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Where Do Cashews Come From?

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Ever wonder where cashews come from? You might think they grow inside a shell like any other nut, but their true origins are far more bizarre.

First of all, cashews are not actually nuts, but rather fruits from the cashew tree, a large evergreen tree that thrives in tropical climates. The tree produces red flowers, which in turn produce yellow and red oval structures resembling apples. These so-called cashew apples are very juicy and pulpy, and their juice is often added to tropical fruit drinks.

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However, cashew apples are not actually fruits in a scientific sense; the real fruit of the cashew tree is the kidney-shaped formation growing at the end. These fruits, also called drupes, are harvested and become what we know as a cashew nut. In their raw form, the outer layer of the fruit contains multiple toxins including anacardic acid, a powerful skin irritant similar to the toxin found in poison ivy that must be removed prior to eating. Roasting the cashews destroys the toxins, but roasting must be performed carefully outdoors because the smoke can irritate the lungs, sometimes to a life-threatening degree. When they are roasted, cashews change from their natural greenish-gray color to the light brown nut sold in stores.

Next time you crack open a tin of cashews, take a moment to appreciate the long journey those little C-shaped nuts took from the tree to your table!

Ever wonder where cashews come from? You might think they grow inside a shell like any other nut, but their true origins are far more bizarre. First of all, cashews are not actually nuts, but rather fruits from the cashew tree, a large evergreen tree that thrives in tropical climates. The tree produces red flowers, which in turn produce yellow and red oval structures resembling apples. These so-called cashew apples are very juicy and pulpy, and their juice is often added to tropical fruit drinks. However, cashew apples are not actually fruits in a scientific sense; the real fruit of the cashew tree is the kidney-shaped formation growing at the end. These fruits, also called drupes, are harvested and become what we know as a cashew nut. In their raw form, the outer layer of the fruit contains multiple toxins including anacardic acid, a powerful skin irritant similar to the toxin found in poison ivy that must be removed prior to eating. Roasting the cashews destroys the toxins, but roasting must be performed carefully outdoors because the smoke can irritate the lungs, sometimes to a life-threatening degree. When they are roasted, cashews change from their natural greenish-gray color to the light brown nut sold in stores. Next time you crack open a tin of cashews, take a moment to appreciate the long journey those little C-shaped nuts took from the tree to your table!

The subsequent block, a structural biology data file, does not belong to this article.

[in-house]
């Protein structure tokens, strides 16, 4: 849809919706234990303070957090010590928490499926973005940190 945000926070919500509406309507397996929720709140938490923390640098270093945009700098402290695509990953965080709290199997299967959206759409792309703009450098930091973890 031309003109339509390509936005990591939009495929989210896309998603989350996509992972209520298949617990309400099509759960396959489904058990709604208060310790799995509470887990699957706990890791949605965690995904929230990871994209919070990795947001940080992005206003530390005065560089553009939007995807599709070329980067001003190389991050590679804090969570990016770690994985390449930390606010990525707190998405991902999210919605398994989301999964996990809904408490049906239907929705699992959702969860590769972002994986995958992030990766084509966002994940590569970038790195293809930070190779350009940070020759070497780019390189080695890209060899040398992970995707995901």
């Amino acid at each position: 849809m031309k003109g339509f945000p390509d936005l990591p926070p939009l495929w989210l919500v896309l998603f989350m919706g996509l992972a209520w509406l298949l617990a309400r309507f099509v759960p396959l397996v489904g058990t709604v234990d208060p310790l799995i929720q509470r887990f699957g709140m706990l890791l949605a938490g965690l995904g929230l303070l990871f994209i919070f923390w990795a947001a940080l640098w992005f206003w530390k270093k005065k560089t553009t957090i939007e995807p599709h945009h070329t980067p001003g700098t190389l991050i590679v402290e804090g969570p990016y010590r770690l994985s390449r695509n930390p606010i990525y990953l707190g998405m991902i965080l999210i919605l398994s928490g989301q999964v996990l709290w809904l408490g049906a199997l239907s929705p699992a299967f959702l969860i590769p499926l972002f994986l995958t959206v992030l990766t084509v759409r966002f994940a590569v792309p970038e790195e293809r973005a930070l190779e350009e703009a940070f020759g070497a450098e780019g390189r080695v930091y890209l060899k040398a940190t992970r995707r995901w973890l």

Where Do Cashews Come From?

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